UCLA economist Matthew Kahn has a new book out that examines the economic implications for cities if global warming forecasts are accurate. Climatopolis: How Our Citie Will Thrive in the Hotter Future is the first attempt I know of that provides a readable and accessible analysis of how cities might fare if temperatures continue to rise.
Not surprisingly, some will do well and others will not. Cities like Los Angeles and New York will face significant challenges that will effect their economic competitiveness, but for different reasons: Los Angeless will get much hotter and face water shortages while Manhattan will face severe flooding. The good news is that they will likely have the ability to adapt. The bad news (for New York, Los Angeles, and other climate warming challenged cities) is that cities like Salt Lake City and Fargo (ND) are likely to perform much better simply because of their geography.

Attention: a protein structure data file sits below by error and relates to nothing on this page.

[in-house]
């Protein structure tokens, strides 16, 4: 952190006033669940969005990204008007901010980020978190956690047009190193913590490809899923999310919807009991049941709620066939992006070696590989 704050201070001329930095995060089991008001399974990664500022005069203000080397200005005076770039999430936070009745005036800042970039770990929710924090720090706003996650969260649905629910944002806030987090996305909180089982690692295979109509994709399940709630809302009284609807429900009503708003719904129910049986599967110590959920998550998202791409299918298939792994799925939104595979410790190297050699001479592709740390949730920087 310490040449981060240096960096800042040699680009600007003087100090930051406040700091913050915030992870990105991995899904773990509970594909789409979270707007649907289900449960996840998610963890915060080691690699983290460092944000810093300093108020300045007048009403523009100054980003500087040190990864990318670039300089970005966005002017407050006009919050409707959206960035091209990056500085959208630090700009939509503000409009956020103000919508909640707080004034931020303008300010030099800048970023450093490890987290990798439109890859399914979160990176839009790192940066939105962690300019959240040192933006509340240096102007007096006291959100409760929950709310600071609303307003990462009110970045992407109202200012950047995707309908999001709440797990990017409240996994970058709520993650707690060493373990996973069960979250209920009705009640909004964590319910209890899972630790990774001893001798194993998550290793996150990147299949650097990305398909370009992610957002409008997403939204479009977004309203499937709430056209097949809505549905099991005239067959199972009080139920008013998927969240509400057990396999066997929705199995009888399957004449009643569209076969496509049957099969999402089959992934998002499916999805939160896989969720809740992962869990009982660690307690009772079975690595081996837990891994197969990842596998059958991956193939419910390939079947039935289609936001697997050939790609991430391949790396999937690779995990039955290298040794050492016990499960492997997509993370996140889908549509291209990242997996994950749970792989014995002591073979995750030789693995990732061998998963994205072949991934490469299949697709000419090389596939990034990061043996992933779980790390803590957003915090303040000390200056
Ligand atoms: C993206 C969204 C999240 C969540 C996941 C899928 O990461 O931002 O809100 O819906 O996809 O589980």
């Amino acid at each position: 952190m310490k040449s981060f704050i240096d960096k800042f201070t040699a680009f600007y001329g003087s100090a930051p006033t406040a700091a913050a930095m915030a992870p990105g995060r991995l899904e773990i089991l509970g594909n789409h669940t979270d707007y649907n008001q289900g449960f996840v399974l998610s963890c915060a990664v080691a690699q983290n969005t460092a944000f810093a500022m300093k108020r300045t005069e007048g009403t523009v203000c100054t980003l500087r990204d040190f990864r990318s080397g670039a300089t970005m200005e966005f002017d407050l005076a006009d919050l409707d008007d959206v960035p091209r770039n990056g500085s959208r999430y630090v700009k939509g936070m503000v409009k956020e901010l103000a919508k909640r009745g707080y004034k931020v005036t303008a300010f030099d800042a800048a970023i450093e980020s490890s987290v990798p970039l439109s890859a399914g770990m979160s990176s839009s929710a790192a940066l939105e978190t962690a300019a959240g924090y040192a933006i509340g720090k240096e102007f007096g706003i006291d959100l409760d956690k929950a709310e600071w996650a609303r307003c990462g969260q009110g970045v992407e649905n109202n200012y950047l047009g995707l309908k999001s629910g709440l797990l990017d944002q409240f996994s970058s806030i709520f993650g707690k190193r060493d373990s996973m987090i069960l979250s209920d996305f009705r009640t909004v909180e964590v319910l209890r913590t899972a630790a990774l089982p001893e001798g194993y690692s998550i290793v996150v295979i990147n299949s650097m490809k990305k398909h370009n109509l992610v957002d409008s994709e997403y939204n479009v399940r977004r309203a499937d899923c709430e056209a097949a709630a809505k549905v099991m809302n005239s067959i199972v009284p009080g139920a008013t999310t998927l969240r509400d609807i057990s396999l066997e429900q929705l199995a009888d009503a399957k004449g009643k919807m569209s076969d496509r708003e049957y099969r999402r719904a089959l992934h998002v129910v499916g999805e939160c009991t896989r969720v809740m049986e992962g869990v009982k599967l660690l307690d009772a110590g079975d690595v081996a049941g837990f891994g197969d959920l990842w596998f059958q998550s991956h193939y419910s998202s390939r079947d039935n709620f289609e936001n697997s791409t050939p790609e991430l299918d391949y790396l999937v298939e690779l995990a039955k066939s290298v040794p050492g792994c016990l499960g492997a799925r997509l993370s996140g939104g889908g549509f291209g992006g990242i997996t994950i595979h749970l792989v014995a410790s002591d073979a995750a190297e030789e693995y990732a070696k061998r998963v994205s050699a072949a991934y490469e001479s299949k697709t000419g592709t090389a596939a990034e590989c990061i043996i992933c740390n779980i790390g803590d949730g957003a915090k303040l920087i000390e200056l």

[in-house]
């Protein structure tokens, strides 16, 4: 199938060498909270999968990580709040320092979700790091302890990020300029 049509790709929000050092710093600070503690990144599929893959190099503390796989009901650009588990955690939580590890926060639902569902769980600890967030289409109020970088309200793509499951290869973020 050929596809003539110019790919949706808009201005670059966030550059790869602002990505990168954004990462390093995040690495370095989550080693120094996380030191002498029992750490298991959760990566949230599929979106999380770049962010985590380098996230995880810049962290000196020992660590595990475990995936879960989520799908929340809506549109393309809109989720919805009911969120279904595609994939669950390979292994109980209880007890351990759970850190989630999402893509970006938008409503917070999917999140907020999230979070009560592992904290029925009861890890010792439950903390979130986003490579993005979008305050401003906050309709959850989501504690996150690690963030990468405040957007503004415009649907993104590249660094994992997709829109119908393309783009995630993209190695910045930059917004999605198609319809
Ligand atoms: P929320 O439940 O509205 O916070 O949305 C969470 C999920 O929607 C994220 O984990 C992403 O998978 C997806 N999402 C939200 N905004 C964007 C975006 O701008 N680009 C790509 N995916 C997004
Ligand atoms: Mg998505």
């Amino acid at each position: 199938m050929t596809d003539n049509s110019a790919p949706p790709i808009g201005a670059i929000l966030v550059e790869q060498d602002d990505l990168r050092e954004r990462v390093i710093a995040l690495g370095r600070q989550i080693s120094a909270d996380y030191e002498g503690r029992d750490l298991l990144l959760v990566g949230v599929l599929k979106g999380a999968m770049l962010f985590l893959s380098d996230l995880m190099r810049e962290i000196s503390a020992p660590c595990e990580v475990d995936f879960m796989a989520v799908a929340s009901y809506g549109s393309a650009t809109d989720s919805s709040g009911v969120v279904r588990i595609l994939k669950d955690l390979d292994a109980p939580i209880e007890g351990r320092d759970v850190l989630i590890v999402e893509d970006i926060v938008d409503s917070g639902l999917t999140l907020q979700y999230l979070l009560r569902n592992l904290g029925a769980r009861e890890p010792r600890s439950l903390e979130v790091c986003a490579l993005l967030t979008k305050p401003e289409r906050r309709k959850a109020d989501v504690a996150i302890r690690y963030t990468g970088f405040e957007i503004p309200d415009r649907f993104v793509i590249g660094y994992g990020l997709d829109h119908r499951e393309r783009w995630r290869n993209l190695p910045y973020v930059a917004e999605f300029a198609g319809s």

Thus, global warming will challenge the competitiveness ranking of cities. How they adapt and cope to the warmer climate will determine their ability to remain healthy and vital.
Climate skeptics might be dismayed by Kahn's acceptance of the global warming mantra, but alarmists will be equally unhappy because he recognizes that global warming is a mixed bag. Some cities will lose and others will win. Moreover, Kahn's book is firmly grounded in the reality that we are highly unlikely to reduce carbon emissions to the level many climate scientistis say is necessay to stablize world temperatures (if you put stock in these models). So, this is a refreshingly pragmatic view of cities and their future if temperatures continue to rise.